“My daughter can focus on the material that needs to be learned. Normal schools are not suitable for slightly different children. If you don’t “fit” in the mold, you don’t have an education that fits your needs, “laments the mother.

Hugo Vézina has also noticed an improvement in the morale of his 9-year-old son since he took all his courses online. The boy was being harassed at school, but “my calls were never taken seriously,” he says. The virtual school also provides better supervision for the child, who needs close monitoring to be successful, says the father who lives in Chaudière-Appalaches, southern Quebec.

While satisfied, both parents point out that the $ 6,795 annual fees at the July Academy represent a considerable sum compared to the free public school. They want the public network to be more open to tailor-made solutions for students with special needs. Virtual schooling is one of those innovative ideas.

“I see it as a rescue. We have students who didn’t do well in school and for whom distance learning is a springboard to get back to face-to-face,” said Maryline Dallaire, the teacher of the 16 students at the school. ‘virtual school of the July Academy. .

The emotion is felt when he says that one of his students, who had a hard time reading, can now read the instructions given to all the children in the class. Or evoking this girl who hoped to “feel in her place for the first time in her life” in a school context.

“I have time to clearly identify the interests of my students. We discuss, we share. I am very happy when I manage to get her attention, ”says the teacher of about thirty years, mother of three children.

The blind spot of virtual schooling is the lack of socialization with real people, and not through interposed screen, believes Maryline Dallaire. “Kids can play with friends in the neighborhood, but it’s not like school,” he says.

A temporary solution

Far from being anecdotal, this lack of socialization represents a major shortcoming in distance education, recalls Steve Bissonnette, a professor in TELUQ’s Department of Education. Without recreation, extracurricular activities and limited virtual interactions, children do not have access to one of the main missions of education: that of learning about life in society.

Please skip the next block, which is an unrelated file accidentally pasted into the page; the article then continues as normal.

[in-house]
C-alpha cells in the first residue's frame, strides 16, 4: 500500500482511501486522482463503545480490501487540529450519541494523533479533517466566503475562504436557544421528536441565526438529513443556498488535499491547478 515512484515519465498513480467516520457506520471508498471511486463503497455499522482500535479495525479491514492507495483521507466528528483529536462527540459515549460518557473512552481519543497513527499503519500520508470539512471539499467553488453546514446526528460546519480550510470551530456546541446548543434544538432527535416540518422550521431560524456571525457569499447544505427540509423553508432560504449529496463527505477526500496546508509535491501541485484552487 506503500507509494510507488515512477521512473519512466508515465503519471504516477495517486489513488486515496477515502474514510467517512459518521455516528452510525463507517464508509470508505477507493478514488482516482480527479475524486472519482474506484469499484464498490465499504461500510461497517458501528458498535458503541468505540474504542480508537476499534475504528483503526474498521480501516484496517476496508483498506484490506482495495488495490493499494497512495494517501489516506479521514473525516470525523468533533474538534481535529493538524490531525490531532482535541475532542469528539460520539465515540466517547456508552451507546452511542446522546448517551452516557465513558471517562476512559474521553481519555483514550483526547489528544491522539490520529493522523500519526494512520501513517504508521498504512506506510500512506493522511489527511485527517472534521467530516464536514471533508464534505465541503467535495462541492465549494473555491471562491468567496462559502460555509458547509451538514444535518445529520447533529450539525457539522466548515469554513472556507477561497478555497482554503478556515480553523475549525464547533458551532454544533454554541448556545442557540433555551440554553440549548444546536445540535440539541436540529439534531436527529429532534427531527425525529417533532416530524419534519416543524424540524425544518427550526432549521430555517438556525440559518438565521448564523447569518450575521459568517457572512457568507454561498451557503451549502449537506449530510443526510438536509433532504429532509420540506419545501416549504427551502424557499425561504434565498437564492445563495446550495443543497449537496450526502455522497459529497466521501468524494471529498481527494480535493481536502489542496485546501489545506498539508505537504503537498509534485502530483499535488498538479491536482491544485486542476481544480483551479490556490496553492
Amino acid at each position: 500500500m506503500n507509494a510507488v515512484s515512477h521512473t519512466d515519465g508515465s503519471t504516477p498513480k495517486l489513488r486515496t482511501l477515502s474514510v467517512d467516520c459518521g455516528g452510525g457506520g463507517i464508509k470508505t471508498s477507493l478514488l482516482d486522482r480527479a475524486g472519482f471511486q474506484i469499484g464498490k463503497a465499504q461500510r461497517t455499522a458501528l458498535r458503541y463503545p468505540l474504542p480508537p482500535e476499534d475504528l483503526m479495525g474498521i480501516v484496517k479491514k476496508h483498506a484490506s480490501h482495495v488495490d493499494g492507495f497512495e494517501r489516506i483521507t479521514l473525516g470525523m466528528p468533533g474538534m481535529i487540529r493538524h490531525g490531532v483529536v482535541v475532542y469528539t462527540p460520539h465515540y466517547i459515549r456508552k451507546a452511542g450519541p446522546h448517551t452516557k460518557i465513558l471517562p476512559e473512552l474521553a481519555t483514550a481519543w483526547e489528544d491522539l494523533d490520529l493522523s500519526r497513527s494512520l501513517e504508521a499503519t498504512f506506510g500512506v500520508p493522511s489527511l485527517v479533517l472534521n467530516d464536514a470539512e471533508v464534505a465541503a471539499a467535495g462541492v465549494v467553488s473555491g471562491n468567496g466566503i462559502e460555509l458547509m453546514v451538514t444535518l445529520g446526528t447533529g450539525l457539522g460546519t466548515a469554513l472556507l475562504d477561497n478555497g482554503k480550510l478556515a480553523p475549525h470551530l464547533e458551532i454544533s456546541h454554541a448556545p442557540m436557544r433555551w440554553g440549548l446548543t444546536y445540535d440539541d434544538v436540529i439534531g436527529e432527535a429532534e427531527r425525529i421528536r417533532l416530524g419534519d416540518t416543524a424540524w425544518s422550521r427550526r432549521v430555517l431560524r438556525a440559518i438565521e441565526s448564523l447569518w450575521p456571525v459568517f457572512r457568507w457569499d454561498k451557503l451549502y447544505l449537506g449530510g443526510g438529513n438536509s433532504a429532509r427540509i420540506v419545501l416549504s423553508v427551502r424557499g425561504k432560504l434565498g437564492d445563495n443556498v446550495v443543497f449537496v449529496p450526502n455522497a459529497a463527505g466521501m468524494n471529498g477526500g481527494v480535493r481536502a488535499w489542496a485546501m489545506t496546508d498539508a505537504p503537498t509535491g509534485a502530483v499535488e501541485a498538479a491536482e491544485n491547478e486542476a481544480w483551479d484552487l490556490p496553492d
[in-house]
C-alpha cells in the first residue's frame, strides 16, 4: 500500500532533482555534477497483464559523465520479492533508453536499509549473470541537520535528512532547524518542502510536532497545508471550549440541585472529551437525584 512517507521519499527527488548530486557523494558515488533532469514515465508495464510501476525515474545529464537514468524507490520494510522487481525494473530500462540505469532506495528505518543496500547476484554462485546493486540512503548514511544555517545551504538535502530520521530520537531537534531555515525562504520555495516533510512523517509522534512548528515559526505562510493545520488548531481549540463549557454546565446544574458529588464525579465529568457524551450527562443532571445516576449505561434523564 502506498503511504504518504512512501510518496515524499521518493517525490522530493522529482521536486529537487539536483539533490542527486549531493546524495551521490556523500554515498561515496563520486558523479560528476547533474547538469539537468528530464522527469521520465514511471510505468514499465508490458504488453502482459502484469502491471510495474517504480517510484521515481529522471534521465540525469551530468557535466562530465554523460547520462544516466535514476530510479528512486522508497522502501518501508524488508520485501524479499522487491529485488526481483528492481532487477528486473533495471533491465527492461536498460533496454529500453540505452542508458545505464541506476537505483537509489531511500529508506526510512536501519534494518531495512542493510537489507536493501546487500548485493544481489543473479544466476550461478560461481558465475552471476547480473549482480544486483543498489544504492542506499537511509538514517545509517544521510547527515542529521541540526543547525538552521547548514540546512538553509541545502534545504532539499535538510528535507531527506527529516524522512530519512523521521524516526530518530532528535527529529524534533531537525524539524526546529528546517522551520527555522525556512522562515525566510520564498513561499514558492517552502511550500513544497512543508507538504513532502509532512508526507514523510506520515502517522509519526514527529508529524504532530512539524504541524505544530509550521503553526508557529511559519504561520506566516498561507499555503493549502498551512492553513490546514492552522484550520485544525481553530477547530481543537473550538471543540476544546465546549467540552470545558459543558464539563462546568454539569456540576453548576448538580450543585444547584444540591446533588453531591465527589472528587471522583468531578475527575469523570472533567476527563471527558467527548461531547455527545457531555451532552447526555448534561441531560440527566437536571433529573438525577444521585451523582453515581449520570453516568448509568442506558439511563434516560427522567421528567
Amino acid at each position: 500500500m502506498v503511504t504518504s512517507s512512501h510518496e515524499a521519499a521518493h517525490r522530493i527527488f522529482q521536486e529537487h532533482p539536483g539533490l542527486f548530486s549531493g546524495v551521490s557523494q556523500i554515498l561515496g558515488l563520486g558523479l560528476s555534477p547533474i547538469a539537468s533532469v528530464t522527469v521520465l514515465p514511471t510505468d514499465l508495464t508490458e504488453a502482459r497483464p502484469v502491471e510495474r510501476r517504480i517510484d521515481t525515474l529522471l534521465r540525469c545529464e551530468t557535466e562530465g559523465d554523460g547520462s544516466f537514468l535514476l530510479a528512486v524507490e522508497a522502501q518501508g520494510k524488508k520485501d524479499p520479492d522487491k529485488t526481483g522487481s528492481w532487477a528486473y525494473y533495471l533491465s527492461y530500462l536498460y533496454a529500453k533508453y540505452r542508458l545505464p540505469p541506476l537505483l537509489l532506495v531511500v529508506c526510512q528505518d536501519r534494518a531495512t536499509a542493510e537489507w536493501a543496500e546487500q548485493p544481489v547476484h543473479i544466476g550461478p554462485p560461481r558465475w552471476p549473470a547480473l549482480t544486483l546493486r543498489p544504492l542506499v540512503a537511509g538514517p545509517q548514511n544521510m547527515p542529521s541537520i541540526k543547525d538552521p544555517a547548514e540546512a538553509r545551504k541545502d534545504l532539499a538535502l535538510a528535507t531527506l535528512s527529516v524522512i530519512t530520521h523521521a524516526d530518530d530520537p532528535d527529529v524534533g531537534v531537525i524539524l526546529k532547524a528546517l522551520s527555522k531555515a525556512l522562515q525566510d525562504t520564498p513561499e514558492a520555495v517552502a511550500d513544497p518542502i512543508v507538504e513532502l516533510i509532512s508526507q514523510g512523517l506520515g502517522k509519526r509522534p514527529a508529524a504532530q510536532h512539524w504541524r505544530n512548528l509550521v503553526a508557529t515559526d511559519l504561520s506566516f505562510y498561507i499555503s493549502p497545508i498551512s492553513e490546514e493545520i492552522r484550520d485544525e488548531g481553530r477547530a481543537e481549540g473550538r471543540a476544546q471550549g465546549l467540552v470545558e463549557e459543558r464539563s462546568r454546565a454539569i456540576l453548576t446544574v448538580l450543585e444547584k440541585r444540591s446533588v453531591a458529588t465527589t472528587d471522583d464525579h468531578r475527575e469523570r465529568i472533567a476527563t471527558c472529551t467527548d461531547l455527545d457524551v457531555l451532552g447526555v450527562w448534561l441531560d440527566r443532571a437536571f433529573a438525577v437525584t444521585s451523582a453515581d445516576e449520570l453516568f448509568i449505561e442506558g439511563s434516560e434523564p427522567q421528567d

The teacher is well placed to talk about the virtual school: he teaches at a university created specifically to offer distance learning courses. “This model is designed for autonomous and responsible adults, not for primary school children,” argues Mr. Bissonnette.

He dares to believe that Quebec will avoid the pitfalls of large-scale virtual schools, which are a “monumental failure” in the United States. “Researchers have recommended a moratorium on stopping the development of this type of school in the United States, the results are so bad,” he said.

In an ideal world, the virtual school is a “solution of last resort” in a crisis situation such as during the successive waves of the pandemic. “Distance education is better than non-education. If used properly and temporarily, I think it has its place. But it shouldn’t be a whim for parents who think it’s best for their child in the long run, “says Steve Bissonnette.

Even bullied students run the risk of being kicked out of school for a long time, he said. “Isolating a child does not allow him to develop the means to deal with his problems. If we take him out of school [en lui enseignant à distance] or if we change schools, bullying is likely to start again when we return to society. You need to teach them how to react so that they don’t fall for it again pattern. »